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As I completed my fourth day of cross-country skiing last Saturday, with several bruises resulting from falls going downhill as I was barely able to control myself, I was curious: Why don't cross-country skis have edges? I can't think of any downside to them, as far as I am aware, they would only enhance control going downhill. Please enlighten me if I am missing something.

  • Metal edges and the construction needed to support them are heavy. – Charles E. Grant Jan 20 '15 at 17:29
  • even with modern day ultralight metal alloys? – amphibient Jan 20 '15 at 17:31
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    It's isn't just the edge. A ski with a metal edge has to be beefier to deal with the increased stress and strain. A plain XC ski is optimized for kicking and gliding or skating on a prepared track, with limited downhill. If you plan on doing a lot of skiing off track, you can buy "backcountry xc" skis that do have metal edges. Or, if you really are into downhill and backcountry, you can buy "backcountry" skis that are almost as heavy and substantial as downhill skis. – Charles E. Grant Jan 20 '15 at 17:43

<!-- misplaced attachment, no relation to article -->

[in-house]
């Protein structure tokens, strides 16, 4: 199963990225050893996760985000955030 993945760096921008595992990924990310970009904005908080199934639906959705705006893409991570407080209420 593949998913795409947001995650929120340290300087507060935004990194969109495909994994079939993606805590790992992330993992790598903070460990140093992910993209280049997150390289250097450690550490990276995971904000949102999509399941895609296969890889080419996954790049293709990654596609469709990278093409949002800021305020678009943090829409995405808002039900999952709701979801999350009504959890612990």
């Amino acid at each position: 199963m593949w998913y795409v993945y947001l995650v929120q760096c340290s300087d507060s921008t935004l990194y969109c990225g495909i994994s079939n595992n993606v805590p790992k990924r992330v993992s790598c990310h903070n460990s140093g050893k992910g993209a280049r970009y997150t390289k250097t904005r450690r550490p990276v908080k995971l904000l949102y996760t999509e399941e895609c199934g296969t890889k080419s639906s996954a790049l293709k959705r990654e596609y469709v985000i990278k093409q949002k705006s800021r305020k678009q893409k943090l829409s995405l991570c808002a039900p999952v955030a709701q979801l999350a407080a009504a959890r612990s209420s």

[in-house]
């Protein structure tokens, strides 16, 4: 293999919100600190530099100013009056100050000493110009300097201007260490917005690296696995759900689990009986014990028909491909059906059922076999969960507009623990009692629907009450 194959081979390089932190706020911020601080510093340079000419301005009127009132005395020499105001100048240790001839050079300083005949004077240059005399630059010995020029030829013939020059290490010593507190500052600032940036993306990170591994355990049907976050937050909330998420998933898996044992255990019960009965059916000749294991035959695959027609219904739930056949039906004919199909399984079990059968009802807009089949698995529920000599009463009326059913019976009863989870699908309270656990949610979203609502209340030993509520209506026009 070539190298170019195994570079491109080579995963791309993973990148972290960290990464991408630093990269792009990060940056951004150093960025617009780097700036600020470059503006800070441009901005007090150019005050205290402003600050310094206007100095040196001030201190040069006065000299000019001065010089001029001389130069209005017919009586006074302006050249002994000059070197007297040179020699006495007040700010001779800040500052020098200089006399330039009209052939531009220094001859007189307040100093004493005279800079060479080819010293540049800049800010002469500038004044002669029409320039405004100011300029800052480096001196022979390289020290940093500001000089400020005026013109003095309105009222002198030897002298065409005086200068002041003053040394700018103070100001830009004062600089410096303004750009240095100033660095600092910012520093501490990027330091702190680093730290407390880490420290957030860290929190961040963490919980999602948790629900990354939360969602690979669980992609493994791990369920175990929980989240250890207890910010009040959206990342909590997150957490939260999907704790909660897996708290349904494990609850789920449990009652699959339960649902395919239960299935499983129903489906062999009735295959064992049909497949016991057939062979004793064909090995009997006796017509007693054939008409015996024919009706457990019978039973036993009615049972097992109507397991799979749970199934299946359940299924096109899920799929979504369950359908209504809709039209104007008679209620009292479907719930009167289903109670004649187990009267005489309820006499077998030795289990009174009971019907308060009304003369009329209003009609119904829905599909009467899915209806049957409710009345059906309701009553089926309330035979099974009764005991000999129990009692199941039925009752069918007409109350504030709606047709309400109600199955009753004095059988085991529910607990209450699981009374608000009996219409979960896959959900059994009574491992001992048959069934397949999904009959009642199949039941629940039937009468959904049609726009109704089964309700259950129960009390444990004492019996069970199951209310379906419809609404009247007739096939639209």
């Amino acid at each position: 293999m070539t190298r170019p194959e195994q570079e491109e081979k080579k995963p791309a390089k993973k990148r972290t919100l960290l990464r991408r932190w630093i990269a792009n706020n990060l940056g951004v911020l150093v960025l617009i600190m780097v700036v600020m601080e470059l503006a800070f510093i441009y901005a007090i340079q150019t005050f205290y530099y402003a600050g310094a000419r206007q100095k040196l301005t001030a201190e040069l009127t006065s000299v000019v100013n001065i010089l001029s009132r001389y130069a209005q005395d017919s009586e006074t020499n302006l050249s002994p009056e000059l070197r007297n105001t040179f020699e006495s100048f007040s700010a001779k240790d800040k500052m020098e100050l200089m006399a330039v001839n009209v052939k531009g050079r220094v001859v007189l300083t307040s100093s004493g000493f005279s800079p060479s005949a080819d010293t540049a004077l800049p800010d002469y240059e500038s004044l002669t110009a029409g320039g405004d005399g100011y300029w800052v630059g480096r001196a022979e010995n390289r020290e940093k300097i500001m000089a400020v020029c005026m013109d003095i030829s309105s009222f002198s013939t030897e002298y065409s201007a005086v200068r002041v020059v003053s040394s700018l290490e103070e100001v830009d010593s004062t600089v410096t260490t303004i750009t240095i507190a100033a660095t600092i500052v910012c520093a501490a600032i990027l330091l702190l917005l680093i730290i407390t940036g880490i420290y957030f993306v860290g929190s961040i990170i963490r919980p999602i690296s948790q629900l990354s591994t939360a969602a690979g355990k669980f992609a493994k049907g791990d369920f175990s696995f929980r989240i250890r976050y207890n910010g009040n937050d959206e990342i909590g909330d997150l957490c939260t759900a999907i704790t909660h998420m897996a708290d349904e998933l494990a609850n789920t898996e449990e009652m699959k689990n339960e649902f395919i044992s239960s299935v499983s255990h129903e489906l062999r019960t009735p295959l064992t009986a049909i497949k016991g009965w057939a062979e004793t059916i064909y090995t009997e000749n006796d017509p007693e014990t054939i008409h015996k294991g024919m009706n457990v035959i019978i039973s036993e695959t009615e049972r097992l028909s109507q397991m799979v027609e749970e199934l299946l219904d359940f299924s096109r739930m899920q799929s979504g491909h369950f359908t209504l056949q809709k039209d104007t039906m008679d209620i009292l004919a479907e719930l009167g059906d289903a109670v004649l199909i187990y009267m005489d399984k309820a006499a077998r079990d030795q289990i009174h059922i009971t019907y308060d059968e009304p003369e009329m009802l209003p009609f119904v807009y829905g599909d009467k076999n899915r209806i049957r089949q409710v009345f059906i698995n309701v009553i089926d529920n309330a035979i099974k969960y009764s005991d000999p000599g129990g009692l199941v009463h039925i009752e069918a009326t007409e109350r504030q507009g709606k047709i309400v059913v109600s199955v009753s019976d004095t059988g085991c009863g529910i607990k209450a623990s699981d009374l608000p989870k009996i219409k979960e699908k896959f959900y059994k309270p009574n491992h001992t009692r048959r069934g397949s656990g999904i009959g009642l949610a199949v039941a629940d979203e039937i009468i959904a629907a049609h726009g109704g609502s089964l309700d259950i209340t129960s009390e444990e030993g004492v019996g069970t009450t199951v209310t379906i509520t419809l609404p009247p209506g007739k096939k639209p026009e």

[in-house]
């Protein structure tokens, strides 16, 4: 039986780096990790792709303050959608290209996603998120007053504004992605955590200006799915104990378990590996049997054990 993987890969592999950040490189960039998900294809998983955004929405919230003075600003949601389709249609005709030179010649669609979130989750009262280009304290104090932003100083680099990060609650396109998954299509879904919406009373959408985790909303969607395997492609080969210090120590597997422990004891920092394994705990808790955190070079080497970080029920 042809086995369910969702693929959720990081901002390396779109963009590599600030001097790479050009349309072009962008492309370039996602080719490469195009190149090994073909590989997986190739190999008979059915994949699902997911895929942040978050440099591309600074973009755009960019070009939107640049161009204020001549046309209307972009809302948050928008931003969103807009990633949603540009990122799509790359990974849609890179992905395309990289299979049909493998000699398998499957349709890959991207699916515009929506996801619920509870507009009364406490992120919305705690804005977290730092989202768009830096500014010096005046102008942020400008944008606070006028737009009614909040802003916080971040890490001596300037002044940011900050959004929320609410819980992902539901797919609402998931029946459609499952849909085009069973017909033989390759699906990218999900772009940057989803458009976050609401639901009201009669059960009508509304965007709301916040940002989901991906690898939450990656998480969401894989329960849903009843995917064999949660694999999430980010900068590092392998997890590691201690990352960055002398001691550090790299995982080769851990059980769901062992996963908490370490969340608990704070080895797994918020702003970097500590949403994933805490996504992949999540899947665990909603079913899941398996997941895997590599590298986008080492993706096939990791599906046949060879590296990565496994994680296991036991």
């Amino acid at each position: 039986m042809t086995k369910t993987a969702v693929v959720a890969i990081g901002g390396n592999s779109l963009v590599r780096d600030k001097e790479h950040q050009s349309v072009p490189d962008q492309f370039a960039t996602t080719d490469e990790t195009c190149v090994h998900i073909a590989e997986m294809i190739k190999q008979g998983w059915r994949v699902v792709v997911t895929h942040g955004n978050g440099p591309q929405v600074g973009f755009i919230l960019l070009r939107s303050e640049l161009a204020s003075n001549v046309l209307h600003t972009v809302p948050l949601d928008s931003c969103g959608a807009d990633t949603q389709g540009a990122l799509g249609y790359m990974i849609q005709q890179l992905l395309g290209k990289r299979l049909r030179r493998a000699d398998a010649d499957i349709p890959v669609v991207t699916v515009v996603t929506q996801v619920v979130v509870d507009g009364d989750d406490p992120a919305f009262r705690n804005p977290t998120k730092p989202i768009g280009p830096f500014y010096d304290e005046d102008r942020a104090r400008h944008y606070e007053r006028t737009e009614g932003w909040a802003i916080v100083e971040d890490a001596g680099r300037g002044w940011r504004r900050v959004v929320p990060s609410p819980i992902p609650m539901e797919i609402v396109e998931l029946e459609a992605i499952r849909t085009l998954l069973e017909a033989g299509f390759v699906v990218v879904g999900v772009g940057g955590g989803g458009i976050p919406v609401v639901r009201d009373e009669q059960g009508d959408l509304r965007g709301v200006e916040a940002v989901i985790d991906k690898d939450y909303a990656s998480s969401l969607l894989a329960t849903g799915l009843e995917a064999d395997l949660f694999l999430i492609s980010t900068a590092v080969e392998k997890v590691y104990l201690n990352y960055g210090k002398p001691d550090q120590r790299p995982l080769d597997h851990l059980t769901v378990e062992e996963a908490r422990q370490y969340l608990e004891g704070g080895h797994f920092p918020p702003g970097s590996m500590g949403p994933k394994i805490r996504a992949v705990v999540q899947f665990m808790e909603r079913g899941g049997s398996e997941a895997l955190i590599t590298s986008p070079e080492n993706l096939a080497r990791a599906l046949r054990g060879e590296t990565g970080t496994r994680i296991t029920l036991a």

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    For the same reason that Hot Wheels don't have steering wheels. Because they ride in tracks. – ShemSeger Jan 20 '15 at 19:16
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    Metal edges also reduce the glide of the ski. This is why alpine racing skis have as thin a metal edge as possible. – Fred the Magic Wonder Dog Jan 20 '15 at 22:31
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Many cross country skis do have metal edges – I've owned many such skis. They tend to be backcountry XC skis though, not trail skis. Newer backcountry skis are fat and often practically indistinguishable from downhill skis other than for the bindings, but metal edges skinny skis used to be quite common.

For groomed trails or relatively flat, low-angle skiing, metal edges add unnecessary weight and provide little advantage. For more difficult trails and backcountry skiing, they're very useful to have.

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